A number of wireless carriers are reportedly planning to block online advertising on their networks. Don’t like ads? Then that might sound like a good thing. But it poses a few interesting questions.
According to a report from the Financial Times, more than one mobile operator is considering flipping the switch on technology that would prevent ads from showing up on your smartphone, tablet, or other device when they’re used on the network.
It’s possible the service could be an opt-in thing, where customers would have the choice of whether or not to use the ad blocking software. But at least one operator is considering going all-in and blocking all ads.
On the one hand, this would probably help websites, games, apps, and anything else that includes advertising to load more quickly. On the other hand, if millions of people suddenly stop viewing and interacting with ads, that could have a big impact on the business of publishing content for mobile devices: news organizations, game makers: web publishers, game developers, and others might have to scale back their content or find new revenue streams.
It’s not clear that we’ll get to that point though, because there’s a chance regulators could put a stop to this kind of network-level ad blocking. Net Neutrality rules in the US and Europe basically assert that internet service providers need to treat different types of traffic equally: and that includes ads as well as the stuff you’d probably consider “content.”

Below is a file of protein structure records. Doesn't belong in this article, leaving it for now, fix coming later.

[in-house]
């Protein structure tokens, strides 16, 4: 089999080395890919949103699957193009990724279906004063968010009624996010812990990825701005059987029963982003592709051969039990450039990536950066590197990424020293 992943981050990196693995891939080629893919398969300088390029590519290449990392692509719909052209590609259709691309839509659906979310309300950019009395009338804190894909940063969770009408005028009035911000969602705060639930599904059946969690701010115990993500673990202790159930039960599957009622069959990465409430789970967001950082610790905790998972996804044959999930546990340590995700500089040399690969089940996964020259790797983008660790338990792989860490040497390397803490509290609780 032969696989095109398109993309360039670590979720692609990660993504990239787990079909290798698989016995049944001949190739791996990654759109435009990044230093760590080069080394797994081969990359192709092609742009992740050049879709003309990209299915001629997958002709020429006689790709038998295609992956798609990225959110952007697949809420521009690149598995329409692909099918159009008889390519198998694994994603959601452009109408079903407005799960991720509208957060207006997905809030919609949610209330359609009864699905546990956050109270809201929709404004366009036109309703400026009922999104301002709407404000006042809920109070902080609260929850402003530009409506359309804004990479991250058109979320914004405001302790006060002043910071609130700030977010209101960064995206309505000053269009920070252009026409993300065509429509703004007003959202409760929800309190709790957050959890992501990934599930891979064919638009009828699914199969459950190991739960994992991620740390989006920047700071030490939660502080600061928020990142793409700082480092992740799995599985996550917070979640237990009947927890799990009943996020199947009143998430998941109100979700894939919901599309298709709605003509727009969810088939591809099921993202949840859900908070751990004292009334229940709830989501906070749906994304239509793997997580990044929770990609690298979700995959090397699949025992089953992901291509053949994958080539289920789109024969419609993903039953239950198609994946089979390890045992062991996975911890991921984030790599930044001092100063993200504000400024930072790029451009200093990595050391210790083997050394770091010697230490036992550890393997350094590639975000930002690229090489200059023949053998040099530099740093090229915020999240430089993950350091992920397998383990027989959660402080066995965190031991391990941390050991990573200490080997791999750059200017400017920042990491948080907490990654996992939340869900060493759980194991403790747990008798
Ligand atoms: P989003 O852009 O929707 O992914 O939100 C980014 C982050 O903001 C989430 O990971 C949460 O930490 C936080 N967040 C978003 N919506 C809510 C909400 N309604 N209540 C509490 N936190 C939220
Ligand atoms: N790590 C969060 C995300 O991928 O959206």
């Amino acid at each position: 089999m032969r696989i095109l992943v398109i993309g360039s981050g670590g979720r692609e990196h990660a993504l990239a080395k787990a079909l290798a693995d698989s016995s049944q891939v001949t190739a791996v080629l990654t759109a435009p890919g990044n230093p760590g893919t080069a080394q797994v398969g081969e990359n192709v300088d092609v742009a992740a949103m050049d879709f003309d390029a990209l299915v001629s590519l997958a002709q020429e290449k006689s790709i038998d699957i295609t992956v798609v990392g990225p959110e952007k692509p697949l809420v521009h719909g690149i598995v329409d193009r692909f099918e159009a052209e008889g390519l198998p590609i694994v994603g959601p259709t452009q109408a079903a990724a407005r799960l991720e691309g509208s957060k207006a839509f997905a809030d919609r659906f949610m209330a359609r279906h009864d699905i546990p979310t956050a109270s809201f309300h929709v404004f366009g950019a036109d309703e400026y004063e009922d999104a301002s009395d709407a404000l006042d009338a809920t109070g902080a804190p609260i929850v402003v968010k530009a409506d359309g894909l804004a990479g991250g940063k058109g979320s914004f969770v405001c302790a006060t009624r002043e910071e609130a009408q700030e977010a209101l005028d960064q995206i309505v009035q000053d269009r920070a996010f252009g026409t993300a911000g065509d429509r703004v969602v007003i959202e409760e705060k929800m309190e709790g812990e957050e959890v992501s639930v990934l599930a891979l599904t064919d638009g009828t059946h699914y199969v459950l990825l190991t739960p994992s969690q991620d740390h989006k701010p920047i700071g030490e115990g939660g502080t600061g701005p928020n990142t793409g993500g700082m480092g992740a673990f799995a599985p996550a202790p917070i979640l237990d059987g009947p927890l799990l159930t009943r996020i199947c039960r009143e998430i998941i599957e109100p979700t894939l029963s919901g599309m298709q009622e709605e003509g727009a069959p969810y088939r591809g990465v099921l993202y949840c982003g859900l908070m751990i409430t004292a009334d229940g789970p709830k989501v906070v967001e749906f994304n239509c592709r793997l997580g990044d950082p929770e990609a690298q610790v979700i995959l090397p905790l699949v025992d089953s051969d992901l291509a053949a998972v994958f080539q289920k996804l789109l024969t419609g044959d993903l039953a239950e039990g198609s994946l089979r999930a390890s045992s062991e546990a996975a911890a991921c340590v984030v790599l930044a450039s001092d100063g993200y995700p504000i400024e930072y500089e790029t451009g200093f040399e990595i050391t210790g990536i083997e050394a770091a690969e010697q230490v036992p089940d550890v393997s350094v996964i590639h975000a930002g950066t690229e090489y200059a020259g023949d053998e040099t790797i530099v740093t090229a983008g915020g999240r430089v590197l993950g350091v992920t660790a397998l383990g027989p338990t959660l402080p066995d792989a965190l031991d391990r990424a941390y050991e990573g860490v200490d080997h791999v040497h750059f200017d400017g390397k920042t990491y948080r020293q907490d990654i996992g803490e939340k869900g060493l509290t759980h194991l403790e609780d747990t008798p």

There’s nothing stopping users from installing ad-blocking software on their own (at least on devices that support software such as AdBlock Plus or uBlock). But when ISPs start to prioritize traffic, there’s a question of whether they’re doing it for your benefit or their own.
In this case the question is already answered by that Financial Times article: one unnamed executive at an unnamed carrier said the ability to prevent millions of people from viewing Google ads, for a day or less could bring Google to the negotiating table, where the carrier would try to get Google (or other online advertisers) to pay for access to the ISP’s network.
In other words, ad blocking is being used as a bargaining tool, not just a way to make mobile content load more quickly on your phone.